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02-06-2015, 08:34 AM   #1
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True MF

So as pentax finally making FF can we hope for true MF sensor in 645 line? If I recal it 645D and Z sensor (especially D) are just two apc-s sensors put together side by side and true MF is two FF sensors side by side.

02-06-2015, 08:43 AM - 1 Like   #2
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QuoteOriginally posted by i83N Quote
So as pentax finally making FF can we hope for true MF sensor in 645 line? If I recal it 645D and Z sensor (especially D) are just two apc-s sensors put together side by side and true MF is two FF sensors side by side.
Well... not quite from what I remember... true MF is slightly larger than 2 FF senzors next to each other...
Film size comparison attached.
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02-06-2015, 09:03 AM - 2 Likes   #3
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What's a "true" medium format? As mrNewt shows, there are lots of different frame sizes projected onto a 120/220 roll of film and all are called "Medium Format". In the digital age, I guess we want to define Medium format as either a cropped version of the 6x4.5 or all of it. What happens when sometime in the future we get a 6x6 or 6x7 sized sensor.
02-06-2015, 09:05 AM   #4
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QuoteOriginally posted by tuco Quote
What's a "true" medium format? As mrNewt shows, there are lots of different frame sizes projected onto a 120/220 roll of film and all are called "Medium Format".
I assume he is referring to the 645 MF... which is larger than 2 35mm slides put next to each other when considering its "true" size.


Last edited by mrNewt; 02-06-2015 at 09:58 AM.
02-06-2015, 09:11 AM   #5
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QuoteOriginally posted by tuco Quote
What's a "true" medium format?
This is completely subjective on my part, but in my mind medium format has always been anything on a roll that's bigger than 35mm. I've always considered sheet film to be large format.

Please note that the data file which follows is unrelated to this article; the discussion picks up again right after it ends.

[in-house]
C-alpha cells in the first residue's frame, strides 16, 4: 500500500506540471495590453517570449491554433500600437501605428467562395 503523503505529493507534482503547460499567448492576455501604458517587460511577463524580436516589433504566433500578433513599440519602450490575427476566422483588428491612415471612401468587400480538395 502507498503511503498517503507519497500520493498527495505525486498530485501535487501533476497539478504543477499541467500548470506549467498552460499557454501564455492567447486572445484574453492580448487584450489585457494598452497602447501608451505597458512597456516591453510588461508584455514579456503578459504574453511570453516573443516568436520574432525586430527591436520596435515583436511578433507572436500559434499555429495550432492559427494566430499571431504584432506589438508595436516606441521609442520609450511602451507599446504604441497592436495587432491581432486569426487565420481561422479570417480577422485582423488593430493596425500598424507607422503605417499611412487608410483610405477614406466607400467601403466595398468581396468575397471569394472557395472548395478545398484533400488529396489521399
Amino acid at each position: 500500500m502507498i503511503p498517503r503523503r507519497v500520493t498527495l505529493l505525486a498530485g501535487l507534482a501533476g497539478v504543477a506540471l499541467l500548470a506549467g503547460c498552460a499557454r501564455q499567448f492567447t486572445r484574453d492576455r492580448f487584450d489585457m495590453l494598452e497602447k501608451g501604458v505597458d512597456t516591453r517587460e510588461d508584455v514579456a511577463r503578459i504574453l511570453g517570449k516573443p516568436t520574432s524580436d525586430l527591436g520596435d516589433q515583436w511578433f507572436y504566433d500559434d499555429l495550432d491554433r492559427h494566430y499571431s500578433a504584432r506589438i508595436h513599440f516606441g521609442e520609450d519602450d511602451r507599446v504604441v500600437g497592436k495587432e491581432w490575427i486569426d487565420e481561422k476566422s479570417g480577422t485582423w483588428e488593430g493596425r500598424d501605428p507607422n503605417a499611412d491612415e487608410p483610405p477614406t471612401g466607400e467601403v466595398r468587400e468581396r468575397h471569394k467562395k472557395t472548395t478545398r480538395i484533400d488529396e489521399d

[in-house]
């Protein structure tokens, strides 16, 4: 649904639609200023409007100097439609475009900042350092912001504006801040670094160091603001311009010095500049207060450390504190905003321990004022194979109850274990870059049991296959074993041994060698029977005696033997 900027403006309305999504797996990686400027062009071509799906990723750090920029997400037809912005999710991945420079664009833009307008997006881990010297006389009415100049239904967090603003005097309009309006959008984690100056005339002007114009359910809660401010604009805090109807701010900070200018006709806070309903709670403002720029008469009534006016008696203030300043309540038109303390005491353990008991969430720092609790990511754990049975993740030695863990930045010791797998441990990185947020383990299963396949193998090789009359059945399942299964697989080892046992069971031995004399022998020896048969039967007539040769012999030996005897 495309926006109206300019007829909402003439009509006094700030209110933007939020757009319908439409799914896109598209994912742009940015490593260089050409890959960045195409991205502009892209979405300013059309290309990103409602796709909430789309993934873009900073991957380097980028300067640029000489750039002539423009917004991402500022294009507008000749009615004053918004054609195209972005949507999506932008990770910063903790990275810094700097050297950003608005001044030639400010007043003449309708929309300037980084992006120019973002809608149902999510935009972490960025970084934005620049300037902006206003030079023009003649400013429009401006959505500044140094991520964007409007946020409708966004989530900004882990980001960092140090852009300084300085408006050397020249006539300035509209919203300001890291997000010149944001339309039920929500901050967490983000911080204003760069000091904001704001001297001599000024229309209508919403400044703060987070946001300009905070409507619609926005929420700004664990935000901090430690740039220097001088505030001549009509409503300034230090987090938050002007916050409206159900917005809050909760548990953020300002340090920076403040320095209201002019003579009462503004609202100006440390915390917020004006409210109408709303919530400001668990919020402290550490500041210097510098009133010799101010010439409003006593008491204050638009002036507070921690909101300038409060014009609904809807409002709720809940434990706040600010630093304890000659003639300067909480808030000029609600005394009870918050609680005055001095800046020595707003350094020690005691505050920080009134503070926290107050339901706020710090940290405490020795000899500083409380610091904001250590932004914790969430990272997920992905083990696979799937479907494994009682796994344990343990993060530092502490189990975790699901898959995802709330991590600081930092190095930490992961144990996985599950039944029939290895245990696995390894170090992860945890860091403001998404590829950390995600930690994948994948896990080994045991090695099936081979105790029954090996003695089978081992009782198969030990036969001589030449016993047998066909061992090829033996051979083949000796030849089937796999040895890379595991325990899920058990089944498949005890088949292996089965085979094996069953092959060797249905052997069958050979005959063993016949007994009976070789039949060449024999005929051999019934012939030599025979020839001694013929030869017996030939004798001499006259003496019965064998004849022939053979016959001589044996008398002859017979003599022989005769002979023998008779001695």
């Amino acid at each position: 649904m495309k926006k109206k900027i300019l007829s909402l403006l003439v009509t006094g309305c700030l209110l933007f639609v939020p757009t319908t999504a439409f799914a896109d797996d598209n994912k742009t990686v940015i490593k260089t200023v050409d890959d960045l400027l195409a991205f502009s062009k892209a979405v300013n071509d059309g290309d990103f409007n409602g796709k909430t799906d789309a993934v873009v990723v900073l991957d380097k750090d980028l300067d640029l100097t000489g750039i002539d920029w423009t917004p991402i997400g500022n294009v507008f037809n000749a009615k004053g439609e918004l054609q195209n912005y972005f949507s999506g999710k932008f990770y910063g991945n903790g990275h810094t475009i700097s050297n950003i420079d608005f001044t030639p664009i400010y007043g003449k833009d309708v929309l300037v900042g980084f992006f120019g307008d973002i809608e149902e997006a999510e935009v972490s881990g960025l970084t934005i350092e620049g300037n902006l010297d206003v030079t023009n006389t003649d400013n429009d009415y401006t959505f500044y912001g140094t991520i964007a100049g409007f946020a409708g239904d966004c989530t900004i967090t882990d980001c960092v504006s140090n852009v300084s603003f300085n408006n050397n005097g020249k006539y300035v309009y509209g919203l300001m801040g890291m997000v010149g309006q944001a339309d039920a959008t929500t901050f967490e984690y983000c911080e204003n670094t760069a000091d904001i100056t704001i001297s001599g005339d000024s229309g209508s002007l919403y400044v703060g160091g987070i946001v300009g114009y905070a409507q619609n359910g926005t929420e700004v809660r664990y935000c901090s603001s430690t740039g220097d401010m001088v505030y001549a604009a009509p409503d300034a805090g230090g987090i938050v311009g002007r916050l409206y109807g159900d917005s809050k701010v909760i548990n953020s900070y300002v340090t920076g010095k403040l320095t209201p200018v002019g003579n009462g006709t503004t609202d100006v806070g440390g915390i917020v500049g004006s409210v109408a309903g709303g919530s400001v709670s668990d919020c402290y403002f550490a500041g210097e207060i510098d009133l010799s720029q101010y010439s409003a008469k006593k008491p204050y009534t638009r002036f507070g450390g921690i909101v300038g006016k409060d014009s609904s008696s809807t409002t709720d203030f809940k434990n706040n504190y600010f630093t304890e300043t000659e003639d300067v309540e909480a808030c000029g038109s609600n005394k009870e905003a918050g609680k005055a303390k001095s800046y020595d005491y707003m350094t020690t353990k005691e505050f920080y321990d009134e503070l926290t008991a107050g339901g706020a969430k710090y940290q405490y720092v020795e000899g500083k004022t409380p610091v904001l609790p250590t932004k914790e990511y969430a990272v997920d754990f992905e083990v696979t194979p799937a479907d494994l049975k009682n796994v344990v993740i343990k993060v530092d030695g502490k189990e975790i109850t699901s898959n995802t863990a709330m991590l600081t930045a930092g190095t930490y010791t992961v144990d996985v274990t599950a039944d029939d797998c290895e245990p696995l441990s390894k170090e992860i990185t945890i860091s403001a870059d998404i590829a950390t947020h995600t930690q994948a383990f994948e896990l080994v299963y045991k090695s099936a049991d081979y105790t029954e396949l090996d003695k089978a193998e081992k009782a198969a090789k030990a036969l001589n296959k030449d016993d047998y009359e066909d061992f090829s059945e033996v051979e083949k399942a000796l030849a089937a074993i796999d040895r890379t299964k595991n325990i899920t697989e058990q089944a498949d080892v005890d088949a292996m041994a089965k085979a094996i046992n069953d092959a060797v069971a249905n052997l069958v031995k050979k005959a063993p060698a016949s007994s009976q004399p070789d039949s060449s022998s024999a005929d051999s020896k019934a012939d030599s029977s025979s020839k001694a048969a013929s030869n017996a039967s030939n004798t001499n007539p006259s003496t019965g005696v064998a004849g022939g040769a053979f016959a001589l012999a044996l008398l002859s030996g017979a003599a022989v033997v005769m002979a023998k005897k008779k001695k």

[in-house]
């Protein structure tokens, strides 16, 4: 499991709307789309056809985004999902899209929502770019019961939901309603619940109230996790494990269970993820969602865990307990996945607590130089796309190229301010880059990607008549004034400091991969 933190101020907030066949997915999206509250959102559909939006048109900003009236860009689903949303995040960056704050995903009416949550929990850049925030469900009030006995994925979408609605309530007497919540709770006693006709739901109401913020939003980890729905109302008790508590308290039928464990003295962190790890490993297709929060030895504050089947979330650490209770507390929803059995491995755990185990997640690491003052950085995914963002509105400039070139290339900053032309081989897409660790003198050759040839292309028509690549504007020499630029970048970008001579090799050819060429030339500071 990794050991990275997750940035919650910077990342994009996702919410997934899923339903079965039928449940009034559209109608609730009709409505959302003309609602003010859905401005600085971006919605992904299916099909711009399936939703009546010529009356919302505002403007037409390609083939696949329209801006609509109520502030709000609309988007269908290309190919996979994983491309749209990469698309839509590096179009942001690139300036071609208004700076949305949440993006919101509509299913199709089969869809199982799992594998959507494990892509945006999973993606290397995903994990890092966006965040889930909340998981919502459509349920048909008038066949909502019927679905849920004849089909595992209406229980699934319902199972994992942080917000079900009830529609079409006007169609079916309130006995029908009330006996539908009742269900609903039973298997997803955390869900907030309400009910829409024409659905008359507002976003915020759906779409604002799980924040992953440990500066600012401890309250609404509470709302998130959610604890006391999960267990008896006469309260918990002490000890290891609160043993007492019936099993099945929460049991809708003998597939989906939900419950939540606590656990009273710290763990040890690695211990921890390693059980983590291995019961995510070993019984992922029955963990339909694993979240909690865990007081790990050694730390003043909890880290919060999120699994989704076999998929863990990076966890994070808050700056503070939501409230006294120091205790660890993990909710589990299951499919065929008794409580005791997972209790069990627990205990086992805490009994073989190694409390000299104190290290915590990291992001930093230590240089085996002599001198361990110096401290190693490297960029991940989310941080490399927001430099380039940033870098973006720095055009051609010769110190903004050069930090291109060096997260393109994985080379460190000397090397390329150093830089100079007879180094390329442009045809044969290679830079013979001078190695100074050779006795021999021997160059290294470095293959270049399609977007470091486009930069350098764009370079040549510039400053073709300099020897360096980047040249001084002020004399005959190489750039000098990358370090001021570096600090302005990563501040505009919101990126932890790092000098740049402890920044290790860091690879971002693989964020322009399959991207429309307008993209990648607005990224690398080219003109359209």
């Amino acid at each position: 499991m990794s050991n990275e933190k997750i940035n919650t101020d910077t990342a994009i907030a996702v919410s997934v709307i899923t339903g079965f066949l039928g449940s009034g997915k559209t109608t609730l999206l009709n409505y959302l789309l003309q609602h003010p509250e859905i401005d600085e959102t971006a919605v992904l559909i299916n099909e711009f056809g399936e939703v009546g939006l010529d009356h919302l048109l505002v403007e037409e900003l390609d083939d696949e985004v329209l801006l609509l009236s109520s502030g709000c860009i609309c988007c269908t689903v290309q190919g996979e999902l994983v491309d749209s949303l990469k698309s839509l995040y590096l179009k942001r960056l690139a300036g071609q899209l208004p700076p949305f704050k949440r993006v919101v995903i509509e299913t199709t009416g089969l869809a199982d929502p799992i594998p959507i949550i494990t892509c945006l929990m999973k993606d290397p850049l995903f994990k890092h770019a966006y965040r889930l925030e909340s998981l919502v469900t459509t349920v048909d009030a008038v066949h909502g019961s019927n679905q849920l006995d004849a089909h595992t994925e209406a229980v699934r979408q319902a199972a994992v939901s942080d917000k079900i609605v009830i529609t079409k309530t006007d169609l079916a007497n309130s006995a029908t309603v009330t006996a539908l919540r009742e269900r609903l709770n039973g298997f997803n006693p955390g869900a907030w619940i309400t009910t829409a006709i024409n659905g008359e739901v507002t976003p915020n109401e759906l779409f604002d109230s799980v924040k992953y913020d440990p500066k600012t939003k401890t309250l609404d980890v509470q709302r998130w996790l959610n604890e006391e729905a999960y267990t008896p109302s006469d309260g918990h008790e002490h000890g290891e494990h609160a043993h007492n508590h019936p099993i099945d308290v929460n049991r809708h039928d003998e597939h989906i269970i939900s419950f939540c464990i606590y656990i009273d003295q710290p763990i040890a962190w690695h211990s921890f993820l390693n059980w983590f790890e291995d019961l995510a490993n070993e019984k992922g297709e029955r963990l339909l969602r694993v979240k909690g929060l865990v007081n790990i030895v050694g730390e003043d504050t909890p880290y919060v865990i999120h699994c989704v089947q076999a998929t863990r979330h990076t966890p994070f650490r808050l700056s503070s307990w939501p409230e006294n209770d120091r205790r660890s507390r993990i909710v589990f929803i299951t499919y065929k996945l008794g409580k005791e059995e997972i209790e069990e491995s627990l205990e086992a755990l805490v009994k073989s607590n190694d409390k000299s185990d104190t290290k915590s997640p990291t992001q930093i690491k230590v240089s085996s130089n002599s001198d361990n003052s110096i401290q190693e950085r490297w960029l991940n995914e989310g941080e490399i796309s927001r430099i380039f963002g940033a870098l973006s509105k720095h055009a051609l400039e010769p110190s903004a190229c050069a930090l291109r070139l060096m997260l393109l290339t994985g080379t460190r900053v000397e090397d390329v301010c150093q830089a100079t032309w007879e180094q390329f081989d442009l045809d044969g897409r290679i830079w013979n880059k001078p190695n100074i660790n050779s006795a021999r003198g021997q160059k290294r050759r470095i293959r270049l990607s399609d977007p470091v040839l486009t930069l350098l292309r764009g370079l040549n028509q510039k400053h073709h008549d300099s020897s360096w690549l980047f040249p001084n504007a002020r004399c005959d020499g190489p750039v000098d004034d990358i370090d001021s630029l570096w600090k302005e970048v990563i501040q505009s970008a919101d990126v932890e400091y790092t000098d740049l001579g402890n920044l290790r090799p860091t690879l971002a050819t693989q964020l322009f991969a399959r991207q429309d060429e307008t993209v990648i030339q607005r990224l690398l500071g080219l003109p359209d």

02-06-2015, 09:15 AM   #6
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QuoteOriginally posted by Parallax Quote
This is completely subjective on my part, but in my mind medium format has always been anything on a roll that's bigger than 35mm. I've always considered sheet film to be large format.
Even though the same roll is used, it's probably better to think of the different formats by the systems they are loaded in. Technically, yes, a 645 Mamiya, a 6x6 Hasselblad and 6x7 Pentax are all MF, but the way they are used and their output can't really be compared apples-to-apples.

QuoteOriginally posted by i83N Quote
So as pentax finally making FF can we hope for true MF sensor in 645 line? If I recal it 645D and Z sensor (especially D) are just two apc-s sensors put together side by side and true MF is two FF sensors side by side.
Depends on the camera in question, but full-frame (645) MF is considered to be around 40.5 x 56mm. Even if we were to put two 35mm sensors side-by-side, we would "only" have 36x48mm, which is quite a bit smaller. And of course it's not as simple as putting anything "side-by-side", the Sony 51MP sensor is a completely original design that likely doesn't even borrow from the D800 since the pixel pitch is different. Sony does have to use mask stitching to achieve a sensor of this size and resolution, all while maintaining the small production process required for high DR, so it's not easy to manufacture even as it is.

There are only a few companies in the world that actually make computer chips, so Pentax is wholly dependent on Sony (or others) for whether or not anything bigger will come out, but how prepared Pentax is to bet on something another company may or may not do is out the scope of our knowing. For now we can only speculate, but it does seem that Pentax isn't writing the possibility off entirely, since the 645Z is exactly the same size as the D, which is the same size as what a film Pentax would be... unless they plan on putting out a full 645 sensor version, there is no reason why they should have kept the camera this large if they only ever expected to utilize a crop sensor.

Last edited by Kolor-Pikker; 02-06-2015 at 09:43 AM.
02-06-2015, 09:42 AM   #7
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QuoteOriginally posted by mrNewt Quote
Well... not quite from what I remember... true MF is slightly larger than 2 FF senzors next to each other...
Film size comparison attached.
What he said!

Medium format is a loose term and in the modern sense for film includes all formats that can be serviced with 120/220 roll film with the smallest being 645 (6cm x 4.5cm) and the largest being 6cm x 12cm. Digital medium format falls a little short of 645 and far short of the rest of the traditional MF range. I don't know of any maker who make a camera with a true 645 sensor, much less a 6x12*.

I believe the largest is about 5.4cm x 4cm which is somewhat larger than two FF sensors side-by-side. The 645Z is 4.4cm x 3.3cm.


Steve

* There are scanning MF backs for use with view cameras that cover a larger format, but they are a special case and must be used tethered to a computer.